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Proportionality Weaponized: How It Happens and What Can Parties and Courts Do about It

Proportionality Weaponized

Consider the following scenario. You wake up after a restless night’s sleep and unlock your phone to find out what awaits you today. Your calendar is busy, but there isn’t anything you cannot handle. You then turn to your email and find a message from opposing counsel in a hotly contested commercial contract and fraud dispute you are litigating on behalf of the defendant.

Sent at 11:50 the night before, the message contains plaintiff’s responses to your client’s interrogatories and document requests. Expecting—perhaps naively—to receive something of substance from plaintiff’s responses, you quickly glance them over on your phone and find they are replete with boilerplate objections. You groan, close the message, and decide you’ll need an extra cup of coffee before reviewing the responses any further.

An hour later—your laptop open and plaintiff’s responses displayed on a much larger screen, the full import of plaintiff’s opacity begins to hit home. It’s not just the meaningless and evasive nature of the responses that troubles you. What is more frustrating is the perfunctory disproportionality objections you read in response to each request. The written discovery sought basic details including supporting facts and documents regarding plaintiff’s claims and the extent of its purported damages. How can requests for such foundational information be considered disproportionate to the needs of the case?

Weaponizing Proportionality

Does this seem familiar?

This scenario is playing out all over the country as parties respond to discovery with boilerplate proportionality objections in an effort to stymie legitimate efforts to obtain relevant information. The problem is not limited to discovery responses. Requesting parties routinely serve overly broad requests that are a complete non-starter for determining what information a responding party should realistically expect to produce. Indeed, far too many lawyers on each side of the “v” are abusing the concept, treating proportionality as just another “weapon[] to wage litigation” rather than using proportionality standards to approach discovery in a more meaningful way.[1]

Weaponizing of proportionality is one of the most problematic developments in discovery practice over the past several years. The instant article—first published by The Circuit Rider in September 2021—examines this trend and explores effective practices for addressing the issues. Those practices include having parties and courts meaningfully assess each proportionality factor in connection with a discovery dispute. In addition, responding parties should meticulously substantiate production burdens through the use of metrics reflecting realistic estimates of time, manpower, and costs. Finally, requesting parties should prepare narrowly tailored requests and negotiate reasonable limits on the nature and extent of their discovery requests.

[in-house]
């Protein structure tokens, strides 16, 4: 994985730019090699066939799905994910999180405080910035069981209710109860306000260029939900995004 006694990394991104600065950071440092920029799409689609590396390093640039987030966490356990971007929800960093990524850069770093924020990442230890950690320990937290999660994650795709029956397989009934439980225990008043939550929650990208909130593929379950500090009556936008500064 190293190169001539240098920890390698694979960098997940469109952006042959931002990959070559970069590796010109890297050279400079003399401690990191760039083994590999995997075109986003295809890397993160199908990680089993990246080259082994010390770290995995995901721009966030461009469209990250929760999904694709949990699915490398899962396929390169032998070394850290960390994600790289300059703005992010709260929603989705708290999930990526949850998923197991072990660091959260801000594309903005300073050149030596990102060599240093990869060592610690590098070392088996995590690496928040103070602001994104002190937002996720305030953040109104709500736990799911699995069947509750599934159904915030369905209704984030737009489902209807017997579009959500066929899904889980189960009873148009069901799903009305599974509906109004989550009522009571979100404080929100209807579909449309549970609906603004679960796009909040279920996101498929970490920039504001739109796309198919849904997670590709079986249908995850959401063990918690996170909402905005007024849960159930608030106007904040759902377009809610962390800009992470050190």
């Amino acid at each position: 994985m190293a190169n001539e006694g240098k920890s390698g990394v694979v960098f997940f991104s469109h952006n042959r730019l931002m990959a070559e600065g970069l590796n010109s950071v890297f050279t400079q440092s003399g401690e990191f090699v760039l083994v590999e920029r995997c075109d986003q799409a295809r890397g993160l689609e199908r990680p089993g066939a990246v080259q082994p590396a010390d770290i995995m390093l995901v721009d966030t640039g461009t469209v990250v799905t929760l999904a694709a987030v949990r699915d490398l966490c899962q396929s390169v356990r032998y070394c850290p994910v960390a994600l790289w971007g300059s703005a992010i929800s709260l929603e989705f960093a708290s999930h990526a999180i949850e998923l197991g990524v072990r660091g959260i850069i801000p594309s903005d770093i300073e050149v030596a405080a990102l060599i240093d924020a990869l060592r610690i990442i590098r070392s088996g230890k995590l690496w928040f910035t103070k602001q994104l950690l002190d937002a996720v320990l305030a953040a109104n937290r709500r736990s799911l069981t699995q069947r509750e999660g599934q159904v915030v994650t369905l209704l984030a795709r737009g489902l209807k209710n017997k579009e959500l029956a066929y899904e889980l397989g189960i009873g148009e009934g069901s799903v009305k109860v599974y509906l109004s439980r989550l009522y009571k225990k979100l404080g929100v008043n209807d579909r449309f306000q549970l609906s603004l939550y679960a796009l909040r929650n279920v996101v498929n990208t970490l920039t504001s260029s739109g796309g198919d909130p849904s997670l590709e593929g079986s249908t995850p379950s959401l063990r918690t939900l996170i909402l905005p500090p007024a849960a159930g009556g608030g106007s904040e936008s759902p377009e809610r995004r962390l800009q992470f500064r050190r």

We invite you to read the balance of this article, which you can access here.

[1] Calcor Space Facility, Inc. v. Superior Court, 61 Cal. Rptr. 2d 567, 570-71 (Ct. App. 1997) (urging courts to aggressively curb “cancerous” discovery abuses, curtail “promiscuous” discovery and insist that “discovery devices be used as tools to facilitate litigation rather than as weapons to wage litigation”).

Philip Favro
Philip Favro
Philip Favro acts as a trusted advisor to organizations and law firms on issues surrounding discovery and information governance. Phil provides guidance on data preservation practices, litigation holds, data collection strategies, and ESI search methodologies. In addition, he offers direction to organizations on records retention policies and the need to manage dynamic sources of information found on smartphones, cloud applications, and social networks. Phil is available to serve as a special master on issues related to electronic discovery. Phil is a nationally recognized thought leader and legal scholar on issues relating to the discovery process. His articles have been published in leading industry publications and academic journals and he is frequently in demand as a speaker for eDiscovery education programs. Phil is a member of the Utah and California bars. He actively contributes to Working Group 1 of The Sedona Conference where he leads drafting teams and serves as the Steering Committee project manager. Prior to joining Driven, Phil practiced law in Northern California where he advised a variety of clients regarding business disputes and complex discovery issues. He also served as a Judge Pro Tempore for the Santa Clara County Superior Court based in Santa Clara, California.